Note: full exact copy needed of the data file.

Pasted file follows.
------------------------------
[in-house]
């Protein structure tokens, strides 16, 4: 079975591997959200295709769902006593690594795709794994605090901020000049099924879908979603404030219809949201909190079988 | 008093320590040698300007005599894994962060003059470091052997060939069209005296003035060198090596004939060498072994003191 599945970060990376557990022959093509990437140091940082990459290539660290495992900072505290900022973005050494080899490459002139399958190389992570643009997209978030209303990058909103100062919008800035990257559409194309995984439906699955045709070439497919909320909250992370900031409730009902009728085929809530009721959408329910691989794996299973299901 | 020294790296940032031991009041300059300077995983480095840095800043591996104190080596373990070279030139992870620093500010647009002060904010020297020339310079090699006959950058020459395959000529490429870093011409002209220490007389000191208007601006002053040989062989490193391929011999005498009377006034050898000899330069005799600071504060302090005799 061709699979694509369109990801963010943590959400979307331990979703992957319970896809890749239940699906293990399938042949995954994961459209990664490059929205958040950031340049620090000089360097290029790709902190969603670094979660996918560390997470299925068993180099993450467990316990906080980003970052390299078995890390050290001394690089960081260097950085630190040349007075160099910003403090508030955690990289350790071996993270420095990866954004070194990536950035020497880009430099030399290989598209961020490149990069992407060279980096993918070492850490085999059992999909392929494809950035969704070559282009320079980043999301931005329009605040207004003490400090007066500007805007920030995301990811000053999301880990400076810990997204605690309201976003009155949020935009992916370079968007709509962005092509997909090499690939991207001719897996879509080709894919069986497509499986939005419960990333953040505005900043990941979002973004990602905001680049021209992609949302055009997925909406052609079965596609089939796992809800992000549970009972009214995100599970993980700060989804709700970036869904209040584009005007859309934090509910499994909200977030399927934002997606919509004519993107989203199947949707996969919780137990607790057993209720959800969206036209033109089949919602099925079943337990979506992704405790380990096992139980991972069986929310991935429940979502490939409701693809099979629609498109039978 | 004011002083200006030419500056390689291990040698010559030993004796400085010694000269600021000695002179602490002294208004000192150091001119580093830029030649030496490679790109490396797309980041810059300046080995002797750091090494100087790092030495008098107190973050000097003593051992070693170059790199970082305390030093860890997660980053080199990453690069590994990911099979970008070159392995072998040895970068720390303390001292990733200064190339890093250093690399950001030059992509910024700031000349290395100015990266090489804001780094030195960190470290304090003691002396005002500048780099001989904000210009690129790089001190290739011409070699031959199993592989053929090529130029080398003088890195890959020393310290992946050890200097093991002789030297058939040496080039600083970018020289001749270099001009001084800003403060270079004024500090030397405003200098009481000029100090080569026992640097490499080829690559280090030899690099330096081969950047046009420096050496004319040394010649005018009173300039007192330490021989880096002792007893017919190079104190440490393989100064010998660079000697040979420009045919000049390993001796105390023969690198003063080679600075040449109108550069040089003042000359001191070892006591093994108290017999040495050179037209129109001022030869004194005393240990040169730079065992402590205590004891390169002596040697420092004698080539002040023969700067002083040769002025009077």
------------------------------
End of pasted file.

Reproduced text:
[in-house]
């Protein structure tokens, strides 16, 4: 079975591997959200295709769902006593690594795709794994605090901020000049099924879908979603404030219809949201909190079988 | 008093320590040698300007005599894994962060003059470091052997060939069209005296003035060198090596004939060498072994003191 599945970060990376557990022959093509990437140091940082990459290539660290495992900072505290900022973005050494080899490459002139399958190389992570643009997209978030209303990058909103100062919008800035990257559409194309995984439906699955045709070439497919909320909250992370900031409730009902009728085929809530009721959408329910691989794996299973299901 | 020294790296940032031991009041300059300077995983480095840095800043591996104190080596373990070279030139992870620093500010647009002060904010020297020339310079090699006959950058020459395959000529490429870093011409002209220490007389000191208007601006002053040989062989490193391929011999005498009377006034050898000899330069005799600071504060302090005799 061709699979694509369109990801963010943590959400979307331990979703992957319970896809890749239940699906293990399938042949995954994961459209990664490059929205958040950031340049620090000089360097290029790709902190969603670094979660996918560390997470299925068993180099993450467990316990906080980003970052390299078995890390050290001394690089960081260097950085630190040349007075160099910003403090508030955690990289350790071996993270420095990866954004070194990536950035020497880009430099030399290989598209961020490149990069992407060279980096993918070492850490085999059992999909392929494809950035969704070559282009320079980043999301931005329009605040207004003490400090007066500007805007920030995301990811000053999301880990400076810990997204605690309201976003009155949020935009992916370079968007709509962005092509997909090499690939991207001719897996879509080709894919069986497509499986939005419960990333953040505005900043990941979002973004990602905001680049021209992609949302055009997925909406052609079965596609089939796992809800992000549970009972009214995100599970993980700060989804709700970036869904209040584009005007859309934090509910499994909200977030399927934002997606919509004519993107989203199947949707996969919780137990607790057993209720959800969206036209033109089949919602099925079943337990979506992704405790380990096992139980991972069986929310991935429940979502490939409701693809099979629609498109039978 | 004011002083200006030419500056390689291990040698010559030993004796400085010694000269600021000695002179602490002294208004000192150091001119580093830029030649030496490679790109490396797309980041810059300046080995002797750091090494100087790092030495008098107190973050000097003593051992070693170059790199970082305390030093860890997660980053080199990453690069590994990911099979970008070159392995072998040895970068720390303390001292990733200064190339890093250093690399950001030059992509910024700031000349290395100015990266090489804001780094030195960190470290304090003691002396005002500048780099001989904000210009690129790089001190290739011409070699031959199993592989053929090529130029080398003088890195890959020393310290992946050890200097093991002789030297058939040496080039600083970018020289001749270099001009001084800003403060270079004024500090030397405003200098009481000029100090080569026992640097490499080829690559280090030899690099330096081969950047046009420096050496004319040394010649005018009173300039007192330490021989880096002792007893017919190079104190440490393989100064010998660079000697040979420009045919000049390993001796105390023969690198003063080679600075040449109108550069040089003042000359001191070892006591093994108290017999040495050179037209129109001022030869004194005393240990040169730079065992402590205590004891390169002596040697420092004698080539002040023969700067002083040769002025009077």